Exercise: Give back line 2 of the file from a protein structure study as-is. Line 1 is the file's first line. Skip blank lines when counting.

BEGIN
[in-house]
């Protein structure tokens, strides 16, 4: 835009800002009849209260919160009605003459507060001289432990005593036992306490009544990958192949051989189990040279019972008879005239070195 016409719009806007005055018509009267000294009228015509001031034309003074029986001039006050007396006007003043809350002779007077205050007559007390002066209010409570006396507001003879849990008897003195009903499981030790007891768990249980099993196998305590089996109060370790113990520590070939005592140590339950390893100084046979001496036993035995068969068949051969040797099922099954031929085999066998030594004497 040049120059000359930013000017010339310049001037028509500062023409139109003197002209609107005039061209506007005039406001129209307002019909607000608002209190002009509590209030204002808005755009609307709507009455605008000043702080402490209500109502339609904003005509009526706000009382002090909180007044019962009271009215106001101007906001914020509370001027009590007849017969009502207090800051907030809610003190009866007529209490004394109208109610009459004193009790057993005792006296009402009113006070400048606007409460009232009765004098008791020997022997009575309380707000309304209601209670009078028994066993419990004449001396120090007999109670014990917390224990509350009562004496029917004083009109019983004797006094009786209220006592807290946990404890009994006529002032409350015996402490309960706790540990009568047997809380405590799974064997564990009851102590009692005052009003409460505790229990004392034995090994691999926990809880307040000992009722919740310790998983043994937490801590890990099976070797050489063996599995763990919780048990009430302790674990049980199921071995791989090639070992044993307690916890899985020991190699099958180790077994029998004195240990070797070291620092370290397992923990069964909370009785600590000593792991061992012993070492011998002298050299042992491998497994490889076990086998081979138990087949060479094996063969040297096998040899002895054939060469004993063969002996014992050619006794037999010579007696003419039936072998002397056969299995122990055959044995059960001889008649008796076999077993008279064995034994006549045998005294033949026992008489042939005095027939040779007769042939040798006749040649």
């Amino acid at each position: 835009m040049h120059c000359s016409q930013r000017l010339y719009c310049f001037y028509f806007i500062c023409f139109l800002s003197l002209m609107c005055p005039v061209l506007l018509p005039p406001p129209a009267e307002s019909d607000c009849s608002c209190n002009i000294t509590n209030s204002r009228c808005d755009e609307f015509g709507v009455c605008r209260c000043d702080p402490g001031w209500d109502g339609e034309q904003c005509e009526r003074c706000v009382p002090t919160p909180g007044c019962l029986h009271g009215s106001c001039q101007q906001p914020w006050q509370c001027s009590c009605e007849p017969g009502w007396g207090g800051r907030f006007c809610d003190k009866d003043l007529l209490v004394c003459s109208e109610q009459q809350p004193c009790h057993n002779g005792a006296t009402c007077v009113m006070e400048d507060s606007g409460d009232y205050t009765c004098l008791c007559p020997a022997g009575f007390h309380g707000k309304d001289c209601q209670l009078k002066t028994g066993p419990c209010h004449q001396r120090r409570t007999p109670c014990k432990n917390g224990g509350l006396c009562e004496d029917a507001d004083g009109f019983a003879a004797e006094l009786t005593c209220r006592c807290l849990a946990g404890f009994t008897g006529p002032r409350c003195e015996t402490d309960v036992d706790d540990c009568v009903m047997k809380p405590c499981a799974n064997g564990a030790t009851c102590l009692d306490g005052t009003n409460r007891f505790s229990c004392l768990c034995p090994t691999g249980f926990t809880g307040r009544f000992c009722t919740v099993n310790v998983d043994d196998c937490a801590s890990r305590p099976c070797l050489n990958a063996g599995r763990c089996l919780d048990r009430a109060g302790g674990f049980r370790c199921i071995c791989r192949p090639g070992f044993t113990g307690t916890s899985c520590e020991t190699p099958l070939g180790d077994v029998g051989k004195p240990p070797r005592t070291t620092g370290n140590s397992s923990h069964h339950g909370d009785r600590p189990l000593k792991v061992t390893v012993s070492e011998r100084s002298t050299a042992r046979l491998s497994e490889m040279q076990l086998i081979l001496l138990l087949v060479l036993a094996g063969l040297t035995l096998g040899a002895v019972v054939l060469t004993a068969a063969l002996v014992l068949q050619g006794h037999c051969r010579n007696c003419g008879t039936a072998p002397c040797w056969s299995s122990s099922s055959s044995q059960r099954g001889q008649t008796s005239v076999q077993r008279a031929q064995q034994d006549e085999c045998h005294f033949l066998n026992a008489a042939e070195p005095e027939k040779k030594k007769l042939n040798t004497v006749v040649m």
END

């Protein structure tokens, strides 16, 4: 835009800002009849209260919160009605003459507060001289432990005593036992306490009544990958192949051989189990040279019972008879005239070195 016409719009806007005055018509009267000294009228015509001031034309003074029986001039006050007396006007003043809350002779007077205050007559007390002066209010409570006396507001003879849990008897003195009903499981030790007891768990249980099993196998305590089996109060370790113990520590070939005592140590339950390893100084046979001496036993035995068969068949051969040797099922099954031929085999066998030594004497 040049120059000359930013000017010339310049001037028509500062023409139109003197002209609107005039061209506007005039406001129209307002019909607000608002209190002009509590209030204002808005755009609307709507009455605008000043702080402490209500109502339609904003005509009526706000009382002090909180007044019962009271009215106001101007906001914020509370001027009590007849017969009502207090800051907030809610003190009866007529209490004394109208109610009459004193009790057993005792006296009402009113006070400048606007409460009232009765004098008791020997022997009575309380707000309304209601209670009078028994066993419990004449001396120090007999109670014990917390224990509350009562004496029917004083009109019983004797006094009786209220006592807290946990404890009994006529002032409350015996402490309960706790540990009568047997809380405590799974064997564990009851102590009692005052009003409460505790229990004392034995090994691999926990809880307040000992009722919740310790998983043994937490801590890990099976070797050489063996599995763990919780048990009430302790674990049980199921071995791989090639070992044993307690916890899985020991190699099958180790077994029998004195240990070797070291620092370290397992923990069964909370009785600590000593792991061992012993070492011998002298050299042992491998497994490889076990086998081979138990087949060479094996063969040297096998040899002895054939060469004993063969002996014992050619006794037999010579007696003419039936072998002397056969299995122990055959044995059960001889008649008796076999077993008279064995034994006549045998005294033949026992008489042939005095027939040779007769042939040798006749040649």